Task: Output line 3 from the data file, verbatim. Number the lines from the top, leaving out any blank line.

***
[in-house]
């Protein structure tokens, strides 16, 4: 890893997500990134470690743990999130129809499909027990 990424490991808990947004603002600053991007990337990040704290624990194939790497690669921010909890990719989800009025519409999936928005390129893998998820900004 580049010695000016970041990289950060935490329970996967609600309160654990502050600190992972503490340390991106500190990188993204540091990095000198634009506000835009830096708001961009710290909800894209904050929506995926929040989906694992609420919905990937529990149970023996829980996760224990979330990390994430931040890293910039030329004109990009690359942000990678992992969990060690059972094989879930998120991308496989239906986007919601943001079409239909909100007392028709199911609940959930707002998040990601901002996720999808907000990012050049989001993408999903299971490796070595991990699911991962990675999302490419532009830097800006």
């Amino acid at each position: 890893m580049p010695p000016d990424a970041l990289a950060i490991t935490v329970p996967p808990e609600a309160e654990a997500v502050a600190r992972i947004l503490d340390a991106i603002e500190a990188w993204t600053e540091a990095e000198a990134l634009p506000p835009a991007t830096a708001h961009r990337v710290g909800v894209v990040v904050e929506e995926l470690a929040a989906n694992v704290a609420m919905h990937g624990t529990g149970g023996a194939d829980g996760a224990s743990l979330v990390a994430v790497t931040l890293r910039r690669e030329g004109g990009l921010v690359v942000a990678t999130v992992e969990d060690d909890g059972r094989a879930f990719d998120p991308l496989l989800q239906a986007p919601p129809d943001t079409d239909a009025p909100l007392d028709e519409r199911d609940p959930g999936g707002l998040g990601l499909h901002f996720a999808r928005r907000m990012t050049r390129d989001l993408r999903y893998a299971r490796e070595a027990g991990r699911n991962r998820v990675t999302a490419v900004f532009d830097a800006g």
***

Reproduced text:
């Amino acid at each position: 890893m580049p010695p000016d990424a970041l990289a950060i490991t935490v329970p996967p808990e609600a309160e654990a997500v502050a600190r992972i947004l503490d340390a991106i603002e500190a990188w993204t600053e540091a990095e000198a990134l634009p506000p835009a991007t830096a708001h961009r990337v710290g909800v894209v990040v904050e929506e995926l470690a929040a989906n694992v704290a609420m919905h990937g624990t529990g149970g023996a194939d829980g996760a224990s743990l979330v990390a994430v790497t931040l890293r910039r690669e030329g004109g990009l921010v690359v942000a990678t999130v992992e969990d060690d909890g059972r094989a879930f990719d998120p991308l496989l989800q239906a986007p919601p129809d943001t079409d239909a009025p909100l007392d028709e519409r199911d609940p959930g999936g707002l998040g990601l499909h901002f996720a999808r928005r907000m990012t050049r390129d989001l993408r999903y893998a299971r490796e070595a027990g991990r699911n991962r998820v990675t999302a490419v900004f532009d830097a800006g």